Stephan Miller

About

Contact

stephanmil@gmail.com

Availability

Freelance

I do pick up side work and consulting jobs every now and then. I am a full stack developer in multiple languages and databases. I’ve been doing this since 2002.

Recruiters

I currently am a Senior Software Engineer. So I either only see myself in this role with Architect in my future. That being said, the benefits where I work are great and I like the work and the people. But if you think you have something better, connect with me on LinkedIn. I rarely answer phone calls from numbers I don’t know.

Code Skills

I am a full stack developer who has worked with many stacks.

I started writing PHP and Javascript code for CMS’s and still do every now and then:

  • Wordpress
  • Drupal
  • osCommerce
  • Magento
  • ZenCart

I soon ran into the limitations of these platforms and the value of writing just the code you need using frameworks, first in PHP and Jquery.

  • Zend framework
  • Lithium frameworks
  • Phalcon Framework (I wrote a book on this one for Packt)
  • Laravel
  • Apache
  • Nginx

Along the way I picked up Python, mainly to deal more easily with backend processes and processing data. Some of the libraries and tools I’m familiar with:

  • Numpy
  • SciPy
  • NLTK
  • Flask
  • Bottle
  • Django
  • Keras
  • Theano
  • SciKit Learn

Python is my preferred language for anything of this sort because it is used by many scientists, statisticians, mathematicians and data scientists. In other words, a lot of smart people who don’t want to waste brain cycles wrapping their heads around Java or C++. Python is easy to learn and makes it easy for academics to put their ideas into code instead of fighting with a language. Hence, there are a lot of libraries in Python written by the actual people who came up with the idea, instead of a separate programmer writing code according to requirements. We all know how that goes. And with libraries like PyCuda, you can go just about as fast as C and use the GPU. A machine learning, hands down, there are more libraries available to do the work in Python than any other language.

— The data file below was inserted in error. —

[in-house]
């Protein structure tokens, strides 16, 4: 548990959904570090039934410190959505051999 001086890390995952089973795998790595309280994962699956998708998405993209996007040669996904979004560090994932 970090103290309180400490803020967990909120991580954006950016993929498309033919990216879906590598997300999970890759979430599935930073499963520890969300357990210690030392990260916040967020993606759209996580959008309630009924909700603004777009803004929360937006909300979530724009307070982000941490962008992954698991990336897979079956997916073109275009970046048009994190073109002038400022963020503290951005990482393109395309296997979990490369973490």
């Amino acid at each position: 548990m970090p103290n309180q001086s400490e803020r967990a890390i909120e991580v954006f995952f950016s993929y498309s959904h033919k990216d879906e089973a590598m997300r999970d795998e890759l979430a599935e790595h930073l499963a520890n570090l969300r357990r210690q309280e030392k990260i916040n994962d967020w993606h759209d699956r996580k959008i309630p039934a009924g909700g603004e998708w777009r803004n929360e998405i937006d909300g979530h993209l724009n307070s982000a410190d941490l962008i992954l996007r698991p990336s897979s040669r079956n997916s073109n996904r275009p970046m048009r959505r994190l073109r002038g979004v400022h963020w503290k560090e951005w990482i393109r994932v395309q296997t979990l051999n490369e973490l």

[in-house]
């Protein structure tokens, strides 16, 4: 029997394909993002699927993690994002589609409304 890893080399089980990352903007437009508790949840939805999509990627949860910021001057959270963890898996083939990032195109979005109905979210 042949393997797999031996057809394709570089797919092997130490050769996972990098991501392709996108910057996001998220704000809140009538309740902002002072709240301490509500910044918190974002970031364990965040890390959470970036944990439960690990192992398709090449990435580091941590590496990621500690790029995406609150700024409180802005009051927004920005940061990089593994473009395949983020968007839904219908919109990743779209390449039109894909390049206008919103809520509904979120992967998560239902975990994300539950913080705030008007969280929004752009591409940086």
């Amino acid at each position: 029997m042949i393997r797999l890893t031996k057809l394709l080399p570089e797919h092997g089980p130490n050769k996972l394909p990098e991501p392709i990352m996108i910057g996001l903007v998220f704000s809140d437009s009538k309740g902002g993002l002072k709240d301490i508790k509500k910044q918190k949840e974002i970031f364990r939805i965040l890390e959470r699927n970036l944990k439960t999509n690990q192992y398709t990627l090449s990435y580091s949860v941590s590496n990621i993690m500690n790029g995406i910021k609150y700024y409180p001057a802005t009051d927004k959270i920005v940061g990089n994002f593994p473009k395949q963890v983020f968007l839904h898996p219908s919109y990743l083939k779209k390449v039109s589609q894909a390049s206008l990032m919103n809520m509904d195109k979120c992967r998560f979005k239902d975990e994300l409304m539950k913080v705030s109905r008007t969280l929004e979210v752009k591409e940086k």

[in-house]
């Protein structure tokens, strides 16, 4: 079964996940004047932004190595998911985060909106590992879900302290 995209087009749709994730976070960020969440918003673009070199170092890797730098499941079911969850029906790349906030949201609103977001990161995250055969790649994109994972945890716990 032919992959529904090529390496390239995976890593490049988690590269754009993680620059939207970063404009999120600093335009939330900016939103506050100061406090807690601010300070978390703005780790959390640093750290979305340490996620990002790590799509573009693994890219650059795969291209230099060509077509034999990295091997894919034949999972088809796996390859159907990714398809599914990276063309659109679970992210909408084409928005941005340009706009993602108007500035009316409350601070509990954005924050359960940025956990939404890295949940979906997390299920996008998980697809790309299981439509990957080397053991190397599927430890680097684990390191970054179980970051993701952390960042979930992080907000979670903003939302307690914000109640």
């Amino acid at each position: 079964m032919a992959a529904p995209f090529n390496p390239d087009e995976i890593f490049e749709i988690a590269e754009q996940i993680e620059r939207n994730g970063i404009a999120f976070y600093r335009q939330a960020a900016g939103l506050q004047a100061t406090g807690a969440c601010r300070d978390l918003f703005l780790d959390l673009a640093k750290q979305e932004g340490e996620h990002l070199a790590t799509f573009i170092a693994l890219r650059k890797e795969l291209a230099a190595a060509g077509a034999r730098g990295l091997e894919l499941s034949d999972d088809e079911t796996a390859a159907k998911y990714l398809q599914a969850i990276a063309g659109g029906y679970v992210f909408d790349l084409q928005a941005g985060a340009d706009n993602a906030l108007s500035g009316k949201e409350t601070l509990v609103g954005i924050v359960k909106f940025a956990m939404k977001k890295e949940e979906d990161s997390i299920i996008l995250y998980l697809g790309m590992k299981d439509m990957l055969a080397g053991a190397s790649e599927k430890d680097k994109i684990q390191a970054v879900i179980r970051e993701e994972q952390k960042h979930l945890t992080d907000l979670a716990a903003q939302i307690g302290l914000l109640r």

So, I had to get that in, but after Python, I realized learning any other language would be easy and once you learn a framework in one language, you find similar functionality in other frameworks and a learning curve that is easy. So I went to the MEAN stack and went pure Javascript for a while. Up to that time, I had only used Jquery.

  • MongoDB
  • Express
  • AngularJS
  • NodeJs
  • es6/Babel
  • Typescript
  • Angular2
  • Ionic2
  • Electron
  • KnockoutJS
  • ReactJS

And during that time I even wrote a native node module in C++ to process some calculations a lot quicker. So then I could add C++ to my list of languages, it being the first time I touched C or C++.

Now in the next job, I jumped into the Microsoft stack for the first time:

  • C#
  • SQL Server
  • TFS
  • Visual Studio
  • IIS

And now I am really liking go and contributing to open source go projects.

Though for my own projects and side projects I tend to go the cost effective/lowest common denominator route:

  • Any desktop apps use Electron
  • Any phone apps React Native
  • I use Laravel, Python Flask, or Go to only create a REST API
  • I use ReactJS on the frontend to render the site
  • I use MySql/MariaDB or Postgres depending on the servers and use case